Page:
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The theme of conflict in Tess of the D'Urbervilles.

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THOMAS HARDY TESS OF THE D'URBERVILLES The greatest representative of the late Victorian literature, Thomas Hardy, was among the novelists who marked the transition to XXth century English and American fiction. He wrote many novels such as: "Far from the Madding Crowd", "Jude the Obscure", The Mayor of Casterbridge", etc. Tess of the D'Urbervilles" is regarded as Hardy's tragic masterpiece. It is the story of innocence, of Man and Nature, of history and its relation to the present, concentrated on the fate of a simple young girl. Summary of the novel: Tess Durbeyfield is the daughter of a poor farmer, whose life is troubled by a minister who once told him he was a descendant of the ancient noble and rich family of the D'Urberville. In order to acquire favorable relationshipps he sends his daughter as a maid to the house of a family who bears the surname D'Urberville with doubtful right to it. ...read more.


Hence, the tragic fight between man's aspirations and his possibilities. The fragment presenting Tess and Angel at Stonehenge is symbolic for the whole novel and for Hardy's philosophy. Tess is an elementary nature, with powerful instincts, capable of violent passions and infinite devotion. Throughout the novel she is presented as passive, obedient and submissive to the laws of nature, of society and of her own temperament. She shows a complete acceptance of whatever comes upon her, understanding destiny as a law of Universe. That is why she faces Destiny with dignity, resignation and grace. She knows that she had disrupted the equilibrium in Universe, the code of laws and she accepts her fate, feeling that order has been re-established. The scenery - Stonehenge As soon as they arrive in the presence of Stonehenge the realistic level sinks into insignificance. Their stepping into myth is announced by some classical symbol motifs: their state of ignorance is suggested by their "groping" around. ...read more.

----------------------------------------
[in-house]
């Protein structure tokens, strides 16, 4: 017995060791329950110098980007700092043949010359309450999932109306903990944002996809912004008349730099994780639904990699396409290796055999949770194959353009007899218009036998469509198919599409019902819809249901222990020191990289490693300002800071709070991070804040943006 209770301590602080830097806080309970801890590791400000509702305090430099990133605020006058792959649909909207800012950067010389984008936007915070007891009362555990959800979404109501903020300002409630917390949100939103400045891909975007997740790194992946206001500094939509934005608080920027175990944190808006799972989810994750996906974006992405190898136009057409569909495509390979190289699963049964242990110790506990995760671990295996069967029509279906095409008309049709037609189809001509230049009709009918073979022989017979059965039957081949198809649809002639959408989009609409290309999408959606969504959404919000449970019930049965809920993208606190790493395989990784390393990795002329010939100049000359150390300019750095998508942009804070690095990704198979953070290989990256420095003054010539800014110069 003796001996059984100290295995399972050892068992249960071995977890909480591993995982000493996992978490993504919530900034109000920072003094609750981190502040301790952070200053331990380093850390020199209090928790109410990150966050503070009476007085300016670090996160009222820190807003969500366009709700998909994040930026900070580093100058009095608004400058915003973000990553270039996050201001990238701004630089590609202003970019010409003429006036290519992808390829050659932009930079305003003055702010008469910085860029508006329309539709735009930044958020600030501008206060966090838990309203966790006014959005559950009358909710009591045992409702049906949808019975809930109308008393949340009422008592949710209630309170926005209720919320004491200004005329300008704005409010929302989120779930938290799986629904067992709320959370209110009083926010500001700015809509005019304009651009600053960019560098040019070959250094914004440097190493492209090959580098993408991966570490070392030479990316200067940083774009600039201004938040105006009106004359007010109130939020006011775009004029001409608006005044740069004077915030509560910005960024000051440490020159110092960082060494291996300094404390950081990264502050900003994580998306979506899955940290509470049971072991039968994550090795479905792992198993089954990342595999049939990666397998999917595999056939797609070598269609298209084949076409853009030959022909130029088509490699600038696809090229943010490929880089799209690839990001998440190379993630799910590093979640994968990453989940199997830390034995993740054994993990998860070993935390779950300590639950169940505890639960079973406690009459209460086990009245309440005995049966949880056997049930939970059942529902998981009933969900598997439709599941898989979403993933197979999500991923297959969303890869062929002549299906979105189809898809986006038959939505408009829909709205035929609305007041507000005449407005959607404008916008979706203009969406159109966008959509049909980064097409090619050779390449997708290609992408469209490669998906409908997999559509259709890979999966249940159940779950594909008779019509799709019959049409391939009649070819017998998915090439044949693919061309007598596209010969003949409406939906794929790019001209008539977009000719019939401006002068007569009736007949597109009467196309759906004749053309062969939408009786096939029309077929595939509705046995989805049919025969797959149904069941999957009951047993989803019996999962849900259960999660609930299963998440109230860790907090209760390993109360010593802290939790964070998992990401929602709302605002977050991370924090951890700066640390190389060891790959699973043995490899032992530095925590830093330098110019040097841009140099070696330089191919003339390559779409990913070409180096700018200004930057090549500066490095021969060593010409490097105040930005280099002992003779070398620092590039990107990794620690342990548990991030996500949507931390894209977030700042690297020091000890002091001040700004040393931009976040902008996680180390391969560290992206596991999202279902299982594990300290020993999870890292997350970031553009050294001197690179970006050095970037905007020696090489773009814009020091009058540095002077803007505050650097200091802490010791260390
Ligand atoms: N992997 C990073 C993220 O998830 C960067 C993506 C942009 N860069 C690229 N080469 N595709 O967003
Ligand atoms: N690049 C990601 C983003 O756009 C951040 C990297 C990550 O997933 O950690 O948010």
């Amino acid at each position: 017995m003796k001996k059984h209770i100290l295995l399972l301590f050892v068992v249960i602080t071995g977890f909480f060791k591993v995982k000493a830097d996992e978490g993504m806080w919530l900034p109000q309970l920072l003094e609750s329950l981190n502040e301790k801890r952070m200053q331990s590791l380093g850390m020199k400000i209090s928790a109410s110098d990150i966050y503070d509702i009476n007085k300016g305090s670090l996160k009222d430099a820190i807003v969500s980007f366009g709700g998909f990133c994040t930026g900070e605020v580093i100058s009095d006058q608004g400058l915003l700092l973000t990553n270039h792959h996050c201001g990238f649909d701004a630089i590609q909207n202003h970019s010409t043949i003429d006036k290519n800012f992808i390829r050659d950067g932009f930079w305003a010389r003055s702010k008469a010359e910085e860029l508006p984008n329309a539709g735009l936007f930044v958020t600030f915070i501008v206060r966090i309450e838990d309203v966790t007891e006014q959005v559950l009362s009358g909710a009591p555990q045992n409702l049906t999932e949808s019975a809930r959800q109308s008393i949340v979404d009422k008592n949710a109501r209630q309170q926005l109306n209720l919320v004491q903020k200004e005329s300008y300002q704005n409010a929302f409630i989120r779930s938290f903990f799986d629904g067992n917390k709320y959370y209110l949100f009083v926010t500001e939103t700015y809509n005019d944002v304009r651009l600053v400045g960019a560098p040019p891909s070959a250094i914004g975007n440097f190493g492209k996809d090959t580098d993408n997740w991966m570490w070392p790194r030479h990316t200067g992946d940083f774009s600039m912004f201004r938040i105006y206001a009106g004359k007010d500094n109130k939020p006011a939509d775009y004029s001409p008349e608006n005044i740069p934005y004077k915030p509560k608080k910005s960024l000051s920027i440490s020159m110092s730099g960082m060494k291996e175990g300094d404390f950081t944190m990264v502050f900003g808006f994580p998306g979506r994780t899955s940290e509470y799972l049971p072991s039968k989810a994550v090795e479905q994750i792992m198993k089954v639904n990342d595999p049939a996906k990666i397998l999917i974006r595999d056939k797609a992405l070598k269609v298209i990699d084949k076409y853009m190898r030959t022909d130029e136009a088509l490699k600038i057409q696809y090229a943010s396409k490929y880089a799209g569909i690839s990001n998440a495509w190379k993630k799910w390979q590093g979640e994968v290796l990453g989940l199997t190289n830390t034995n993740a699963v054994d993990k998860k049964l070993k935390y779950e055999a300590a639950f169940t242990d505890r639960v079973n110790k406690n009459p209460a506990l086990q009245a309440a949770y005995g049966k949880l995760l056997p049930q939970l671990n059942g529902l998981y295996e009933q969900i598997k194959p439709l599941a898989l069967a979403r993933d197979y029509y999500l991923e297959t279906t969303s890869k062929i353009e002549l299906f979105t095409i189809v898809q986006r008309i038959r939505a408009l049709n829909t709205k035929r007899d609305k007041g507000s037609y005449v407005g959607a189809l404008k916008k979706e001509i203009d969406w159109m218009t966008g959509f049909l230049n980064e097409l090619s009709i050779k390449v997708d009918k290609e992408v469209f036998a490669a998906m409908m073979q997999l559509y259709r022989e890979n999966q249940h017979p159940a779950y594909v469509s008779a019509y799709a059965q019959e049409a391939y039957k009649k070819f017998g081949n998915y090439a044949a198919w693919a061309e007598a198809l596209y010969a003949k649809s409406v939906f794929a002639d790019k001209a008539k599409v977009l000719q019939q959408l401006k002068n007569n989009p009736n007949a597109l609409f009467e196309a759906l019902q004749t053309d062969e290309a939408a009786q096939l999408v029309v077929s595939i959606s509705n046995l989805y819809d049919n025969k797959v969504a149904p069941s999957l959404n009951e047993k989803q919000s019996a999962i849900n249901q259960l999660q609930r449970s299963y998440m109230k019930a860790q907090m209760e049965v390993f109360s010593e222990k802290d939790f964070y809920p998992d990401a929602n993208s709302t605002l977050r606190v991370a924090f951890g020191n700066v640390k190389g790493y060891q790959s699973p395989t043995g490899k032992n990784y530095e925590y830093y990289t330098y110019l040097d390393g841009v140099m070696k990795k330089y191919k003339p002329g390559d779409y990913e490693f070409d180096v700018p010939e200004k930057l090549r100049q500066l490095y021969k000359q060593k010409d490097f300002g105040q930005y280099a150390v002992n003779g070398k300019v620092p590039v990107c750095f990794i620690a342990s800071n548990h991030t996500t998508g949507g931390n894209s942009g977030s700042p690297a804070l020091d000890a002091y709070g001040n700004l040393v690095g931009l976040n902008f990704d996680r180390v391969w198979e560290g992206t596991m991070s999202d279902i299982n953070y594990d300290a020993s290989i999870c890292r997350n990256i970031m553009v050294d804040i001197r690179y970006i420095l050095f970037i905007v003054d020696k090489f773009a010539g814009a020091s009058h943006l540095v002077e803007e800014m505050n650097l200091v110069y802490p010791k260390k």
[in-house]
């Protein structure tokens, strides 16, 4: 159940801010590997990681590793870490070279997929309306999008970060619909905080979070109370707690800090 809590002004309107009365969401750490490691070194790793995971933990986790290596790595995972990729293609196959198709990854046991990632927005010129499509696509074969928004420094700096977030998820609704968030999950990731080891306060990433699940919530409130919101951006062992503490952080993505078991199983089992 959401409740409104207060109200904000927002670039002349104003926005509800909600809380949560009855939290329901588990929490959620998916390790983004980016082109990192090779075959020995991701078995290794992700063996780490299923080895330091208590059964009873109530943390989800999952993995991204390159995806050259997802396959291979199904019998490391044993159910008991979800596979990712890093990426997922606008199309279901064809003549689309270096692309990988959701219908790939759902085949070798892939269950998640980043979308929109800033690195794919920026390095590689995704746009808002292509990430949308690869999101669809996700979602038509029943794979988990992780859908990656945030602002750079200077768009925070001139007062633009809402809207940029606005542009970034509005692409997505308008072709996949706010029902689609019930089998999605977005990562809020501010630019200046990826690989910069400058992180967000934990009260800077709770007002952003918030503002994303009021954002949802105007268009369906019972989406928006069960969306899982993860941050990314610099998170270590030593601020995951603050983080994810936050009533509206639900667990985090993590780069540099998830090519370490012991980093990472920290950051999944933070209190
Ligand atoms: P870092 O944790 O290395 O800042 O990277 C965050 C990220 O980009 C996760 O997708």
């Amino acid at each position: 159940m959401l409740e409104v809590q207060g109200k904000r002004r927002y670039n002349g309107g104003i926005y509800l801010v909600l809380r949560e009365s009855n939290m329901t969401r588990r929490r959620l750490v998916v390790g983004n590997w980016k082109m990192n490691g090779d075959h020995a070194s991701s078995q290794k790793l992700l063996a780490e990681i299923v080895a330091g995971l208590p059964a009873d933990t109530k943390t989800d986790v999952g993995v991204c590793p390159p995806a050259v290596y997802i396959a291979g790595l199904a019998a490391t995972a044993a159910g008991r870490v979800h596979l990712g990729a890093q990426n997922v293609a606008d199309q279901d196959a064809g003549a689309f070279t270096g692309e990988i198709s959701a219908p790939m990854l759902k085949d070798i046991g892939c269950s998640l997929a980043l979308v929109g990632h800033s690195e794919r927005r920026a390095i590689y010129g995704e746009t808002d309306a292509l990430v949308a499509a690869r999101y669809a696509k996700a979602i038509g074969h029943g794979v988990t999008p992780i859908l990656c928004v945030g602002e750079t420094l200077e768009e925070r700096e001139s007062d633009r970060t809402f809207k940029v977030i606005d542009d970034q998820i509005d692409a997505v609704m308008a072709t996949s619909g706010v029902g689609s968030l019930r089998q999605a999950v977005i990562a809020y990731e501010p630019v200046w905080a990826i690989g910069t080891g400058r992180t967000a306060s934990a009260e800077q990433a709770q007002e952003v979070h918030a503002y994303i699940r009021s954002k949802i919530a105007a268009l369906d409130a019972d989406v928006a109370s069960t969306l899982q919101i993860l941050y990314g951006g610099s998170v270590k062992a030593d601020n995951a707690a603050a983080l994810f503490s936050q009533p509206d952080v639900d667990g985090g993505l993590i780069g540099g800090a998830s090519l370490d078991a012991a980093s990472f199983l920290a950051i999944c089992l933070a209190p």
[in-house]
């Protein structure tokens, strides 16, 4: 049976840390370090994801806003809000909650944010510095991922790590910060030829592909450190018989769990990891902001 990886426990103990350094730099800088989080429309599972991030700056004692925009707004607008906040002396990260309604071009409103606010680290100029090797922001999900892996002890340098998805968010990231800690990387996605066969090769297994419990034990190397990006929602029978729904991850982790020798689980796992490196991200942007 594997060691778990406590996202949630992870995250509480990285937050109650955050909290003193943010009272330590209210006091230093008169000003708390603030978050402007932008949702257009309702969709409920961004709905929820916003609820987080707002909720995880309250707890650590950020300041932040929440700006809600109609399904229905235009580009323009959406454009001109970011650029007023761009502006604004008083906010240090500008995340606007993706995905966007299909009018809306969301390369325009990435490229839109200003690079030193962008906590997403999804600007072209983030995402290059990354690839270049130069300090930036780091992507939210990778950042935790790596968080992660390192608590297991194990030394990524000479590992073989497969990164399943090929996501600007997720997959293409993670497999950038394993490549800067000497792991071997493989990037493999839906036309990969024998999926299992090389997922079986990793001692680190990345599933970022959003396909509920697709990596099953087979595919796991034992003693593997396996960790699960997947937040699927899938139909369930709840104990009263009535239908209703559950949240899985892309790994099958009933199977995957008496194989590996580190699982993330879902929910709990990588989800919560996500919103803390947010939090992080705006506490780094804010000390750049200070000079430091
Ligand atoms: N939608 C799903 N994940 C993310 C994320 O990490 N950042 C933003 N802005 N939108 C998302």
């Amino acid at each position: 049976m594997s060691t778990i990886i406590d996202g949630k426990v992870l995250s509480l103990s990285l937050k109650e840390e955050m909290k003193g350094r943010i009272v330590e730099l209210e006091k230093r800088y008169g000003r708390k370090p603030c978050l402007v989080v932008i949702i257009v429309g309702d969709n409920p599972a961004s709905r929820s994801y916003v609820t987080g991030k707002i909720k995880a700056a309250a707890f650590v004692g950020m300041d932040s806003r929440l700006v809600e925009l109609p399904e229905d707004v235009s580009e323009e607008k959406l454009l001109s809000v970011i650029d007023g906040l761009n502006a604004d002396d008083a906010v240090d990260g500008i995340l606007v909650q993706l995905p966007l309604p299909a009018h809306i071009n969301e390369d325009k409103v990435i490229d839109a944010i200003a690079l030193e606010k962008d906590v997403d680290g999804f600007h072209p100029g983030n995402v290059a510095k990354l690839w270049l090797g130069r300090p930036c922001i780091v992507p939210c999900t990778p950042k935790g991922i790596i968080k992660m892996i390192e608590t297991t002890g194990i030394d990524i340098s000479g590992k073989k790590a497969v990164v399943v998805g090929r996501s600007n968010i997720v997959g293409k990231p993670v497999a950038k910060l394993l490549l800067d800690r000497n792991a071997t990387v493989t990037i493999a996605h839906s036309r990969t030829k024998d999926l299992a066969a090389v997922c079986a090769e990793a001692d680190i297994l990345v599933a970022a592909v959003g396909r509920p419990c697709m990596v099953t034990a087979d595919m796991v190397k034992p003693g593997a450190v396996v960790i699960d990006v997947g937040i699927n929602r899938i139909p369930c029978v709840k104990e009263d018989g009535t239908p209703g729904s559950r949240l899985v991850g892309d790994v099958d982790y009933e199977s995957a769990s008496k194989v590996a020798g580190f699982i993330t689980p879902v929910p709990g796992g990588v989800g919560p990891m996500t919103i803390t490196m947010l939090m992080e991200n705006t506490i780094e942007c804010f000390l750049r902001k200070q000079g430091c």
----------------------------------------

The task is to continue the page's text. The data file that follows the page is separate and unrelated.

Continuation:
The dialogue is reduced to the minimum, the emphasis lying on the description of the scenery. We notice metaphors, chromatic epithets, visual images, gradation - from night towards dawn, alongside with the gradation of the torments within Tess's heart from despair to resignation. In the end, Stonehenge is in full light, marking the heroine's serenity and peace of mind. The novel may be considered both a psychologic one (because it draws a few years in the evolution of the heroine) and a social novel at the same time (it is described the condition of peasantry as well as the contrast between the latter's life and aristocracy), and perhaps even a love story (the story of unhappy love tormented by the absurdities of life. Haunted by fatalism and determinism, Hardy is a tragic writer and illustrates his unique humanitarian attitude towards the dramatic struggle between man and evil. ?? ?? ?? ?? Bzzz by aucy ...read more.

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